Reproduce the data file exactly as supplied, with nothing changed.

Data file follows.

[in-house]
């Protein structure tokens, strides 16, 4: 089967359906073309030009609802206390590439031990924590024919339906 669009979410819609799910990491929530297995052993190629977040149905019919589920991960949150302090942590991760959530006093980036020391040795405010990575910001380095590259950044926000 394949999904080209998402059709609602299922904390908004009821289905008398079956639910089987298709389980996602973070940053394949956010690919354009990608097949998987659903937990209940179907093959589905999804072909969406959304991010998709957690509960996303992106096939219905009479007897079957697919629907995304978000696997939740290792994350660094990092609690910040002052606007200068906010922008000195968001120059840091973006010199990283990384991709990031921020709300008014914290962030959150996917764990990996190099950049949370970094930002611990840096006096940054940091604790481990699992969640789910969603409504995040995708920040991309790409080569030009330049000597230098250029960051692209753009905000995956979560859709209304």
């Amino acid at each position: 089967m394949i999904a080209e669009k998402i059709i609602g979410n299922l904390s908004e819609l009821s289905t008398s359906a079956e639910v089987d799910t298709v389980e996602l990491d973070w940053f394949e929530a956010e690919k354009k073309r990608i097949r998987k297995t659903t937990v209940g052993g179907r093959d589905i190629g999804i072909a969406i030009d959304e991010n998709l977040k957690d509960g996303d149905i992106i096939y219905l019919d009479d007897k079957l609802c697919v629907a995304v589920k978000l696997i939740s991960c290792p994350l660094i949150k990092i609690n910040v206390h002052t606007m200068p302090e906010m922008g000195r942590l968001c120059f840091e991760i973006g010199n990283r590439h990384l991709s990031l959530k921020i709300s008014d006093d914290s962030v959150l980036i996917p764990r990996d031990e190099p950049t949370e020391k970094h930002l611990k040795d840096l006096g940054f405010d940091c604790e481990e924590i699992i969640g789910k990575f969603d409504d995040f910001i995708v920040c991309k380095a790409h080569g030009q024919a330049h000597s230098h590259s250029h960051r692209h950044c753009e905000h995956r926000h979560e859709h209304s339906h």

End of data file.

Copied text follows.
[in-house]
């Protein structure tokens, strides 16, 4: 089967359906073309030009609802206390590439031990924590024919339906 669009979410819609799910990491929530297995052993190629977040149905019919589920991960949150302090942590991760959530006093980036020391040795405010990575910001380095590259950044926000 394949999904080209998402059709609602299922904390908004009821289905008398079956639910089987298709389980996602973070940053394949956010690919354009990608097949998987659903937990209940179907093959589905999804072909969406959304991010998709957690509960996303992106096939219905009479007897079957697919629907995304978000696997939740290792994350660094990092609690910040002052606007200068906010922008000195968001120059840091973006010199990283990384991709990031921020709300008014914290962030959150996917764990990996190099950049949370970094930002611990840096006096940054940091604790481990699992969640789910969603409504995040995708920040991309790409080569030009330049000597230098250029960051692209753009905000995956979560859709209304």
């Amino acid at each position: 089967m394949i999904a080209e669009k998402i059709i609602g979410n299922l904390s908004e819609l009821s289905t008398s359906a079956e639910v089987d799910t298709v389980e996602l990491d973070w940053f394949e929530a956010e690919k354009k073309r990608i097949r998987k297995t659903t937990v209940g052993g179907r093959d589905i190629g999804i072909a969406i030009d959304e991010n998709l977040k957690d509960g996303d149905i992106i096939y219905l019919d009479d007897k079957l609802c697919v629907a995304v589920k978000l696997i939740s991960c290792p994350l660094i949150k990092i609690n910040v206390h002052t606007m200068p302090e906010m922008g000195r942590l968001c120059f840091e991760i973006g010199n990283r590439h990384l991709s990031l959530k921020i709300s008014d006093d914290s962030v959150l980036i996917p764990r990996d031990e190099p950049t949370e020391k970094h930002l611990k040795d840096l006096g940054f405010d940091c604790e481990e924590i699992i969640g789910k990575f969603d409504d995040f910001i995708v920040c991309k380095a790409h080569g030009q024919a330049h000597s230098h590259s250029h960051r692209h950044c753009e905000h995956r926000h979560e859709h209304s339906h």